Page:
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Monthly Archives: January 2012

Week 3: Blogs and RSS Feeds

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I have been an avid blog reader for many years now, so I was excited by our task this week.  Even though I’ve had my Google Reader set up for a few years, it’s always nice to find out about other blogs I wasn’t aware of.  There were quite a few on the LIS Wiki that I will have to check out.

I was first introduced to Google reader and blog following while I was completing my Library Tech Diploma.  My prof had told me that subscribing to blogs was the best way to keep updated on current trends in Librarianship.  It wasn’t until I started working in the field that I realized the importance of blog reading.  Not only do blogs help librarians stay current, as Greg Schwartz points out, they also promote advocacy of specific issues and more importantly foster a community.

This last point was why I continued to read blogs while I was working.  At the time, I was the only staff member in a small and specialized library.  Unfortunately the organization was undergoing tremendous change at the time, so I couldn’t ask my colleagues for help in trying to establish the library in the institution.  Instead,   I looked to blogs to help me sort out problems, come up with suggestions and most importantly to stay excited about working in libraries.  For librarians working alone, I think blogs are essential.  Blogs like Stephen’s Lighthouse, Swiss Army Librarian, Letters to a Young Librarian and iLibrarian made me excited about the potential projects I could administer in the Library, and generally gave me a sense of community.

I noticed that the readings this week, focused on setting up blogs, and sharing information amongst librarians – but what about engaging library patrons, or non-library users?  There was minimal discussion on how to foster communities with library patrons through blogs.   Darlene Fichter touched on the marketing possibility of blogs, but what if patrons are not subscribing to the blog? How can libraries get the initial ball rolling?

I quickly searched for the London Public Library in Google Reader and saw that there are only 37 subscribers to their feed.  This is a very low number, although it’s possible that patrons have signed up for the feed in other ways.  The posts ranged from discussions on new books, upcoming events and problems the library is facing – all suggestions given by Fichter to keep patrons engaged in the library blog.  But the lack of subscribers did make me question whether public libraries are using blogs effectively, and also, if library blogs are better suited for fostering a librarian community.  Perhaps, library blogs are more ideal for discussions amongst other librarians, rather than trying to engage patrons.  Any thoughts on this?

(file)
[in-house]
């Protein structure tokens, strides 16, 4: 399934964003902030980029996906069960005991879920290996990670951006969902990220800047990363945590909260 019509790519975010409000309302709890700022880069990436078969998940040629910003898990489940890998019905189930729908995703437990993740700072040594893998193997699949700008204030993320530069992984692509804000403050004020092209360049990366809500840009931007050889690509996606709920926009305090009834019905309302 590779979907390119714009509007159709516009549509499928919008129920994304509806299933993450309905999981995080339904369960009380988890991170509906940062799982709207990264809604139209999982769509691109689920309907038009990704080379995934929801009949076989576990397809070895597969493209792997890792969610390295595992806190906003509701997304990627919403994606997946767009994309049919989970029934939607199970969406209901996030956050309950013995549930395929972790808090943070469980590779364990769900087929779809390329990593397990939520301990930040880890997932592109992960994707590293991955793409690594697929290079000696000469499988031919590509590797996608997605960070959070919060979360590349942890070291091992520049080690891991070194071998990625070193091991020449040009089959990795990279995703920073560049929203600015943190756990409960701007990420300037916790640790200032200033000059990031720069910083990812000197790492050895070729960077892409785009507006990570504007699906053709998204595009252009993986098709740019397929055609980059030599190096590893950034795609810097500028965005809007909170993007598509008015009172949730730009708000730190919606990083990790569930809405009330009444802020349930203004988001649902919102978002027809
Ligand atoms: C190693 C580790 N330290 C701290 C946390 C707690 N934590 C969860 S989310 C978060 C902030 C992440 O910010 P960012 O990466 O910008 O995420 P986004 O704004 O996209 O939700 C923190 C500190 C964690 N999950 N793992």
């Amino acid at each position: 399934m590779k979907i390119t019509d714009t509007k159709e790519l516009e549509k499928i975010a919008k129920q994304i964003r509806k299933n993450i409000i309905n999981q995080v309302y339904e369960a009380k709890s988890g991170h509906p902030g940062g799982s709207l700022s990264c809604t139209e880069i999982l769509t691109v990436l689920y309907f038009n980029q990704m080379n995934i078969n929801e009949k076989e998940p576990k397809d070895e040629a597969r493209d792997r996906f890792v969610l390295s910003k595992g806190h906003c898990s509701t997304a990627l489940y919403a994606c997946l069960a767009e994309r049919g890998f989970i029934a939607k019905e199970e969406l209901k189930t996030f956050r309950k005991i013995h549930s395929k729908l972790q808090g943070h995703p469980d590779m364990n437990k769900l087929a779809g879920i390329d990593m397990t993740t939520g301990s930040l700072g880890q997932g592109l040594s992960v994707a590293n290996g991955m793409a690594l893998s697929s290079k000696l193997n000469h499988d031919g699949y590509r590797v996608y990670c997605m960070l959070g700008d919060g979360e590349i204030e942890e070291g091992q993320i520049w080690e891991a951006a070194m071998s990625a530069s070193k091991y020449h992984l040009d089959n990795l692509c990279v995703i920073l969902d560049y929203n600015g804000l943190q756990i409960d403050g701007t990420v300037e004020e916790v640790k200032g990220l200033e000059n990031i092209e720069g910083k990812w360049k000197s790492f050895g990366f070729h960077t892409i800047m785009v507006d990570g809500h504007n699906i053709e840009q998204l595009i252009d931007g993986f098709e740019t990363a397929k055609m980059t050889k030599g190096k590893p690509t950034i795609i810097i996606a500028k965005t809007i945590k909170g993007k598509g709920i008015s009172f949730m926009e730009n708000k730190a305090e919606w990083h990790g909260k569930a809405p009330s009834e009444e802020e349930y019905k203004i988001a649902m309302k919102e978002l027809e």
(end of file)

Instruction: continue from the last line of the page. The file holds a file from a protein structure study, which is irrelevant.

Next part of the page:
Week 2: Web 2.0 and Libraries

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Week 2: Web 2.0 and Libraries

I really enjoyed this week’s introduction to Web 2.0 because I realized why it is that Web 2.0 is so important to libraries.  Web 2.0, according to Meredith Farkas are online programs or websites that allow users to collaborate, share data  and let users learn from each other.  These definitions, could also describe a library.  Libraries are spaces where patrons can find new information, collaborate and/or share with peers.  As these two spaces are very much in line with one another, it should not be difficult to use web 2.0 in libraries.  And as pointed out by Casey and Savastinuk, libraries are trying to integrate web 2.0 into their library services.  The primary purpose of this is to find new library users and connect in different ways.  I would argue that it’s more than just finding new patrons, but by integrating web 2.0 libraries can also demonstrate their importance to the ‘information business’.

It seems that many libraries understand this responsibility.  I was recently listening to a CBC Spark podcast (see link below), which looked at how some libraries in North America and Europe created an online hacker space for patrons to play with, online.  During the discussion, a librarian mentions that creating this hacker space was appropriate because libraries are “not in the book business, but in the learning business, or the expand your mind business”.   I think this is exactly right.   Using social software is about learning through sharing, which is a value that libraries have always held.  By integrating web 2.0, librarians can prove that we are more than lending books.   In fact, librarians can use Facebook, Twitter, blogs etc. to share valuable expertise and connect with new users.

CBC Spark Podcast 166: Hacking in Libraries,

Hello, hello

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Hi Everyone!

I’m Caroline and I’m a second semester MLIS student.  Before coming to London, I completed a BA at Acadia University in Political Science and History.  I also have a Library Tech Diploma from Red River College (Winnipeg) and worked in a number of different library environments, including Health Sciences and government research facilities.  In my spare time, I really like to travel, I do a fair bit of yoga and I love to read (surprise!).

I’m taking this course because I feel like Librarians have the potential to contribute, in a unique way, to social media by engaging patrons (and potential patrons) to the latest technology/information available. In this course I’d like to look at different ways of utilizing social media in libraries.

I’m looking forward to this class and getting to know everyone!